As a fundraiser at a university in the early 1990s I discovered that a primary extra incentive for major charitable gifts is matching funds. Typically from government sources, matching funds are compelling to donors and important fundraising tools for a lucky few charities. Unfortunately they create an uneven playing field in the charitable sector.
Matching programs are varied and often short-lived, but in every case they represent a government priority. Examples range from post-secondary scholarships, endowed chairs, capital projects, medical research, land conservation, arts endowments, humanitarian disasters, and recently a $300 million Federal program for maternal and child health in developing countries.
Matching funds have been a driver in the growth of large endowments and completion of capital projects. In design, these program vary widely. Some are needlessly restrictive or bureaucratic. Others – such as some programs launched during humanitarian crises — dress up planned or existing government funding as a matching opportunities.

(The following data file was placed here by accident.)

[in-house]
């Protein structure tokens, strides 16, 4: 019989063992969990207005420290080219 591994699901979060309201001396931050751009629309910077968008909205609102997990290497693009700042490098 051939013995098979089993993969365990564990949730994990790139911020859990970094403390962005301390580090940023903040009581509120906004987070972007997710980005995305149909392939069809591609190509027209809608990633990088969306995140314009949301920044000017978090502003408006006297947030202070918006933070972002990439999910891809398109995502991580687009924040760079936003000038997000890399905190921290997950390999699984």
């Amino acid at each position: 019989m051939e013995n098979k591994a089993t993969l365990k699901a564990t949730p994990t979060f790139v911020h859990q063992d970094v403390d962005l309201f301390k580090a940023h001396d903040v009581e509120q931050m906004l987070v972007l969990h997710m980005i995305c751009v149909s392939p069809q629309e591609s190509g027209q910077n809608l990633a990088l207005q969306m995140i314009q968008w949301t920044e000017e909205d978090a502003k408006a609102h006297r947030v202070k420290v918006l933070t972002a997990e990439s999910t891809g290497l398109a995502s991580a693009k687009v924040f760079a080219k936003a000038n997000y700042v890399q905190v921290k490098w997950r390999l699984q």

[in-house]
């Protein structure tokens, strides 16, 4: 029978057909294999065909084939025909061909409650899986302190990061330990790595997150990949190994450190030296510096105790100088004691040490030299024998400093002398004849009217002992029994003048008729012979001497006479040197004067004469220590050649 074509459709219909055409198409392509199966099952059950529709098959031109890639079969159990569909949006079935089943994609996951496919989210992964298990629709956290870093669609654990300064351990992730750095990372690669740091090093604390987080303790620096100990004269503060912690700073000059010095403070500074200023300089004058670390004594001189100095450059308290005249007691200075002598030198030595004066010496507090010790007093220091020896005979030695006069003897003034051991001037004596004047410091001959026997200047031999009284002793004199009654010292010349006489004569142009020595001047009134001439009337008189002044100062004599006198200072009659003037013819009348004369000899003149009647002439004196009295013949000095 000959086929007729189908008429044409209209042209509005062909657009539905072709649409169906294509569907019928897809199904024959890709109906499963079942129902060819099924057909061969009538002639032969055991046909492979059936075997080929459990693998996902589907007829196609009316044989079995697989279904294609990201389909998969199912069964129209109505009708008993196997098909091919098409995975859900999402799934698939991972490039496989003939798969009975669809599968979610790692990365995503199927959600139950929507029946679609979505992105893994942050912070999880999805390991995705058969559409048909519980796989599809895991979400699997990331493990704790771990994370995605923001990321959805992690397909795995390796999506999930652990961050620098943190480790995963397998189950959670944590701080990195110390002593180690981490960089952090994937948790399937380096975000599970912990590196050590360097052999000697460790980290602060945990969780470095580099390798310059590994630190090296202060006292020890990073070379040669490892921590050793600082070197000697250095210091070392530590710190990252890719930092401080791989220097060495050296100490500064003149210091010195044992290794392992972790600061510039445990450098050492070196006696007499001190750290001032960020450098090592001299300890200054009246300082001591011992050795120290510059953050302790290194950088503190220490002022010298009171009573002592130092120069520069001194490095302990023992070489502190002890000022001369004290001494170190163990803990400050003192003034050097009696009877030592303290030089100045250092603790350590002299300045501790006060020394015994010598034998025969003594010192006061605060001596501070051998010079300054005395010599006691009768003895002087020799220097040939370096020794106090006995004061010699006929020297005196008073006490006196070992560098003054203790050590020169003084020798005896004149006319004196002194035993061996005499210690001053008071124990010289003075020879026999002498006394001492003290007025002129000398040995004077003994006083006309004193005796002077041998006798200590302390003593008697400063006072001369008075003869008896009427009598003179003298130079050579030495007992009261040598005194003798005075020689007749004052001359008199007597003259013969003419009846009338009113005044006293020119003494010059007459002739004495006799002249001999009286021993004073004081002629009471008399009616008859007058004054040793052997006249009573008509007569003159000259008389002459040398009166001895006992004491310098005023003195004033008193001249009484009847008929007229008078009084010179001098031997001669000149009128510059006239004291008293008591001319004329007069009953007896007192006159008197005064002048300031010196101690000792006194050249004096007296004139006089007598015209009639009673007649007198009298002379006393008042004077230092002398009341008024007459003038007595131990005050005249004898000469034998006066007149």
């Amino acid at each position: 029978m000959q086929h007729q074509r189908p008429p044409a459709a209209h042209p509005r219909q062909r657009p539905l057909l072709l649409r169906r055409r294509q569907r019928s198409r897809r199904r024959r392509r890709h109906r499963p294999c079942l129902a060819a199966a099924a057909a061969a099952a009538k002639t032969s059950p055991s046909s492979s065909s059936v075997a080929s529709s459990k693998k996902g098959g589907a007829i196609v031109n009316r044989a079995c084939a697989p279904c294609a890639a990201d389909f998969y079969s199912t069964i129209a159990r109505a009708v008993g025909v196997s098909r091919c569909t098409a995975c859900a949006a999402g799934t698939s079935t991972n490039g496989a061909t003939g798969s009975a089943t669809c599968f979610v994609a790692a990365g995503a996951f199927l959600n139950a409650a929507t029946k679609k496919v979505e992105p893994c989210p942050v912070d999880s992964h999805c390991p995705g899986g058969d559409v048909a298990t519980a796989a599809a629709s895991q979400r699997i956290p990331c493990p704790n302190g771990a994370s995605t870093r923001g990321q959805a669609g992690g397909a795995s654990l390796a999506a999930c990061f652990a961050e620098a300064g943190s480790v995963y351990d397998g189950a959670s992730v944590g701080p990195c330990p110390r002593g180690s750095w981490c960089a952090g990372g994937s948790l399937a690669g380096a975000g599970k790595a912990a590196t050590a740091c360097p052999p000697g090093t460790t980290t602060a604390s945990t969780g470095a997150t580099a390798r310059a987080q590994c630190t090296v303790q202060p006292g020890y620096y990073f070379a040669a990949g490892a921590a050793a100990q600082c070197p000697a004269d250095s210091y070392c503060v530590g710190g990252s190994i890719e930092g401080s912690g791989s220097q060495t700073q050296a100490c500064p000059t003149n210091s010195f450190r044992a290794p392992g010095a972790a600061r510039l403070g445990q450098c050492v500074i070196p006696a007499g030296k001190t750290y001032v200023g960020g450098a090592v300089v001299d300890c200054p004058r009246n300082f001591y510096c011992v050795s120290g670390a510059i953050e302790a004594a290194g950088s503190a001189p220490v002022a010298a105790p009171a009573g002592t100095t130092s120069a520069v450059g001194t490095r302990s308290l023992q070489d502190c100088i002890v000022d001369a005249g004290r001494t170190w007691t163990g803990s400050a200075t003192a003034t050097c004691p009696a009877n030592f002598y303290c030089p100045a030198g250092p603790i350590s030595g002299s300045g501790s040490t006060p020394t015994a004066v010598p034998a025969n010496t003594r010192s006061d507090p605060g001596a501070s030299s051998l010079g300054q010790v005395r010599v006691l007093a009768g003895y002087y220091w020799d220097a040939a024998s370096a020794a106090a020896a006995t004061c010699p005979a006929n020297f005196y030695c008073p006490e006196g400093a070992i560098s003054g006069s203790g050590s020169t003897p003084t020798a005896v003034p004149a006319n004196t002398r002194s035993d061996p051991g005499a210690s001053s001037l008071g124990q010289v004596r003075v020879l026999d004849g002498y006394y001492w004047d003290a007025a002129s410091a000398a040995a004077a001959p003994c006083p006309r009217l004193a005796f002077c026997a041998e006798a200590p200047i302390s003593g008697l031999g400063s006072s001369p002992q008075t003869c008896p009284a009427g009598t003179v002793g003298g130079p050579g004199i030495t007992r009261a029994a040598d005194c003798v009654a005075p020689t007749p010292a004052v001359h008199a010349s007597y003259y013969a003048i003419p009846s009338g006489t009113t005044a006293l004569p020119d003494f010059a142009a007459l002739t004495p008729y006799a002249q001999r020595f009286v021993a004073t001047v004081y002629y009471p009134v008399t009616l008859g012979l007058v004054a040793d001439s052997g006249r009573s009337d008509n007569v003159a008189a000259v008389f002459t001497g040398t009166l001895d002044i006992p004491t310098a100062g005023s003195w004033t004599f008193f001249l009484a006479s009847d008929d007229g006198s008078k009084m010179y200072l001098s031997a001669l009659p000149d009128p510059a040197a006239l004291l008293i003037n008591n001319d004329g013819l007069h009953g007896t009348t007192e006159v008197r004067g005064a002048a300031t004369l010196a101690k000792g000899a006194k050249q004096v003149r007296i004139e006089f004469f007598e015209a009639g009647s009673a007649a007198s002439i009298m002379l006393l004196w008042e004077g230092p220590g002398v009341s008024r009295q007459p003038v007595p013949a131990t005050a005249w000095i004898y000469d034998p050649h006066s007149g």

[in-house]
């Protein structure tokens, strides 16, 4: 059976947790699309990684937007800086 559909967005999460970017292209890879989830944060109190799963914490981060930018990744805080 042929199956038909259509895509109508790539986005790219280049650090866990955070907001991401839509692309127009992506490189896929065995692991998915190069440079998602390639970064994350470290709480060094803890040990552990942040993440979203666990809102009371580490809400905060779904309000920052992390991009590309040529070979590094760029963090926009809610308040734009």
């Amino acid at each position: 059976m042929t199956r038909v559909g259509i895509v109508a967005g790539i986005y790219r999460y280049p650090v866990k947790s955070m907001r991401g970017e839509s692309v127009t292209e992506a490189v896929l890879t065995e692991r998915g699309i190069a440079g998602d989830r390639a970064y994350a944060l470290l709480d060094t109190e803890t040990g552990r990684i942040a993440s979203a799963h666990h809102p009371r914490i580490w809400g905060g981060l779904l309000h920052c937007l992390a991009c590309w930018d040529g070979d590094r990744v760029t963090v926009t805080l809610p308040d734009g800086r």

The current Senate Special Committee on the Charitable Sector reminds us that are concerns about the unequal distribution of donations among charities. Inequity among registered charities is an issue, but it is unlikely to be changed by tax policy. Over two-thirds of the 86,000 charities are primarily volunteer and have revenue under $100,000. The top 1% of organizations has greater revenue and often captures bigger donations. Direct government funding bolstered by matching funds to encourage donations provides a fundraising advantage. Matching funds are a tactic to steer donors to fund charities and causes aligned with government priorities.
As a generation of experienced Canadian philanthropists’ ages, some are thinking about how to leverage their estate donations with matching funds. Making a gift by will contingent on the provisions of matching funds is risky, as matching gift programs shift over time.
There are a couple of obvious planning strategies. First, the will may contain a precatory wish to direct the executor to negotiate matching funds. Second, the will may name an intermediate charitable beneficiary, such as a donor advised fund with a spend-down mandate. This provides planning certainty (a tax receipt), as well as time and discretion to ensure post-mortem donations are leveraged.